Hula survives and thrives
LAHAINA — The tall-masted sailing ships are gone. The king and queen are gone. The missionaries are gone. Numerous flowing streams are gone. The ancient temples are overgrown or gone. The taro patches are few and far between. What remains in full flower is hula, both the kahiko (ancient) hula and ‘auana (modern).
This is particularly true on Maui, with a Lahaina native son, Kumu Hula and recording artist Keali‘i Reichel (“Voices of Maui,” March 11) and his Halau Ke‘alaokamaile winning both the kahiko and ‘auana competitions for women and overall wahine honors at the annual Merrie Monarch Festival this month in Hilo. The Maui News called the wins “unprecedented.”
The old expression, “Where the hands move lets the eyes follow,” is as true today as when Hawaii “discoverer” Capt. James Cook was introduced to hula 232 years ago. The story of hula goes to the essence of Hawaiians past, present and future, and it has always fascinated beholders.
“At night, they feasted and the girls danced the lascivious hula-hula,” author, one time newspaperman and wit Mark Twain wrote 100 years ago.
His next long sentence is still frequently quoted on the subject even today: hula was performed “by a circle of girls with no raiment on them to speak of who went through an infinite variety of motions and figures without prompting and yet so true was their time and in such perfect concert did they move that when placed in a straight line hands, arms, bodies, limbs and heads waved, swayed, gesticulated, bowed, stooped, whirled, squirmed, twisted, and undulated as if was difficult to believe they were not moved in a body of some exquisite piece of mechanism.”
Before he met a violent end near Kona, Capt. Cook enjoyed hula, too. His surgeon reported, “The dancers assembled on the deck and formed a dance. They stuck their hands in their stomacks (sic) smartly and jumped all together at the same time. The dancers throw their arms about one part of the body into various positions, sometimes looking toward the sky overhead.”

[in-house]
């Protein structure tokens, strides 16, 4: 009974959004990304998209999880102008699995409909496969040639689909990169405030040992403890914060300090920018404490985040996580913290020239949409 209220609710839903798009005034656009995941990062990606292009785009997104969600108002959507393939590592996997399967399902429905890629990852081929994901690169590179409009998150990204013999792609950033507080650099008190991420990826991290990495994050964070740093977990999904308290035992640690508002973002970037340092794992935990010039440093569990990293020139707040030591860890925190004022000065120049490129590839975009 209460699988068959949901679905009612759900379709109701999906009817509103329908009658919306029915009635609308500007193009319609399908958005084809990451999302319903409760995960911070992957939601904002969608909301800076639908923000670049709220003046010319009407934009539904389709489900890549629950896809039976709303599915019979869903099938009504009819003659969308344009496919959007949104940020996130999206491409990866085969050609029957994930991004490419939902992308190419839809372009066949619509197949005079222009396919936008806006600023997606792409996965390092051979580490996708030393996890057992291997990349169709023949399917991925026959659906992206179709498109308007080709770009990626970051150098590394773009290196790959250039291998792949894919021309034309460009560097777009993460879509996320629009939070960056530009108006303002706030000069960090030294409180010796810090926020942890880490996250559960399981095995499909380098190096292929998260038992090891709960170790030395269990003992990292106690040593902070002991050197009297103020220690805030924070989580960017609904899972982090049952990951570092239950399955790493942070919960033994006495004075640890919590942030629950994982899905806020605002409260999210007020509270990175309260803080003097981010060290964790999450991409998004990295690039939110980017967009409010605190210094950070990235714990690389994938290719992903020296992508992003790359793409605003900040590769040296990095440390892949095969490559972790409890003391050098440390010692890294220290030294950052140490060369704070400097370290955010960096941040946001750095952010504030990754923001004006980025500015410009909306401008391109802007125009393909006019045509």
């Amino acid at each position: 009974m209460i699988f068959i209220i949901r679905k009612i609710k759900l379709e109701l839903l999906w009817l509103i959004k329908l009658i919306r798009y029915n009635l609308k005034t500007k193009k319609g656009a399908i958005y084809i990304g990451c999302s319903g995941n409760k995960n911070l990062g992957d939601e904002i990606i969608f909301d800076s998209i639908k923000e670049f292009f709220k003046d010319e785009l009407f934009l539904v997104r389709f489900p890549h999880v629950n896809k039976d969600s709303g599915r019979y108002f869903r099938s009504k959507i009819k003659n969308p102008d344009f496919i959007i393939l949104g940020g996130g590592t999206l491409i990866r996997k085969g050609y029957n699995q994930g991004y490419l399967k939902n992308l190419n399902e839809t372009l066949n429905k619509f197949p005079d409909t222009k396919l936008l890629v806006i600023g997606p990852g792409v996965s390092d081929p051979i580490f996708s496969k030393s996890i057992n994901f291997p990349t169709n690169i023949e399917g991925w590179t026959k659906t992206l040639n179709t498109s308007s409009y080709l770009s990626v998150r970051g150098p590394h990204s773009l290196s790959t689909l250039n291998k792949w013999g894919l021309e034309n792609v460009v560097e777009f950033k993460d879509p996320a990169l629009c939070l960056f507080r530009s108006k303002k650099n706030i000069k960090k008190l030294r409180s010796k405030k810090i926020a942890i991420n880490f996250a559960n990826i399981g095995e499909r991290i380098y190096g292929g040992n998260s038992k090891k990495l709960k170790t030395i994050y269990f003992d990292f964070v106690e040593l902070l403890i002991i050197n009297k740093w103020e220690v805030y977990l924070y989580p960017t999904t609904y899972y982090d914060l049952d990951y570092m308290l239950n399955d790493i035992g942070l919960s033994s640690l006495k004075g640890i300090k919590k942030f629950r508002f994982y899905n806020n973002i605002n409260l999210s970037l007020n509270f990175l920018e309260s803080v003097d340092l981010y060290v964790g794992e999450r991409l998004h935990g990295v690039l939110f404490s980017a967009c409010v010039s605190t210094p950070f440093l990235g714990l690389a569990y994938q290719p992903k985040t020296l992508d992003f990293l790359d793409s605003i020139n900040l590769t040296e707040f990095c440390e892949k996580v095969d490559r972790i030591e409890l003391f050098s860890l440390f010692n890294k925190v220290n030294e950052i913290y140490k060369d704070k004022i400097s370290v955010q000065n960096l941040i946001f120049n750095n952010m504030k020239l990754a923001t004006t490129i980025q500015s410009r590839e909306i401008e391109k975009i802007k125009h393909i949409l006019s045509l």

The surgeon — whose services did Cook no good, since he was felled by one blow to the head — offered this description of drummer and dancer: “She performed to an ipu drum — made of three gourds inserted into each other. (The drummer) beat the bottom of it against the ground and sung a song in slow time. The dancer threw her arms about and put her body into various positions, sometimes looking stedfastly (sic) to the sky. She continued dancing a quarter of an hour, and we thought much superior to the Indians we had seen before.”
A botanist on the expedition of explorer George Vancouver in 1801 took time away from the flora to watch “a grand hula,” noting that the dancer “transverses the area with such measured pace and fascinating movement with such graceful attitudes and agility… The
harmony of her features were beyond the power of description.”
When missionaries looked askance at hula, Queen Ka‘ahumanu, widow of Kamehameha who was newly converted to Christianity, wanted the “heathen” dance banned. Her successors, knowing that hula was more about culture and less about swaying hips, pushed to keep the old traditions alive and fortunately revived it.
In ancient times, every ali‘i had a kumu hula to teach dances that honored chiefs, kept alive stories of Hawaiian history, told tales of Laka (the goddess of hula), and other deities and even extolled canoes.
Stories were first danced with chants and later meles (songs). They dealt with love, hate, jealousy, admiration and, much later, celebrated specific places such as Hanalei and Puamana.
Special instruments, many still used today, set the beat: the ipu heke‘ola (bottle gourd) and the pahu (large drum). Dozens of kinds of hula included the hula ho‘onana (danced for pleasure), hula pahua (rapid hula), hula papa‘ipu (standing hula) and hula Pele.
In the 1920s and ’30s, Broadway and Hollywood didn’t care about the history. Like Cook and Twain, they ignored male dancers to focus on wahine and their “Lovely Hula Hands,” as the song notes, “Graceful as the birds in motion, Gliding like the gulls over the ocean.”
Tourism authorities pushed the hula as a marketing gimmick, dressing wahine in grass skirts. The ancients wore kapa (tapa) skirts; grass skirts were unknown to Hawaiians before the tourism hype.
Noting that ancient dancers “for the most part did not bare their thighs,” one observer years back reported that “the truth of it is that real hula has little in common with the course imitations frequently served up to sightseers.”
Yet a new day was dawning: the Hawaiian Renaissance, with Hawaiians rediscovering the richness of their culture.
Today hula — both ancient and modern — survives and thrives, and these days far less frequently with tourist hype.
Columnist’s Notebook: Quotations of explorers come from a Bishop Museum article by Dorothy Barrere written in 1979. The book, “Voices of Maui,” is now in print production.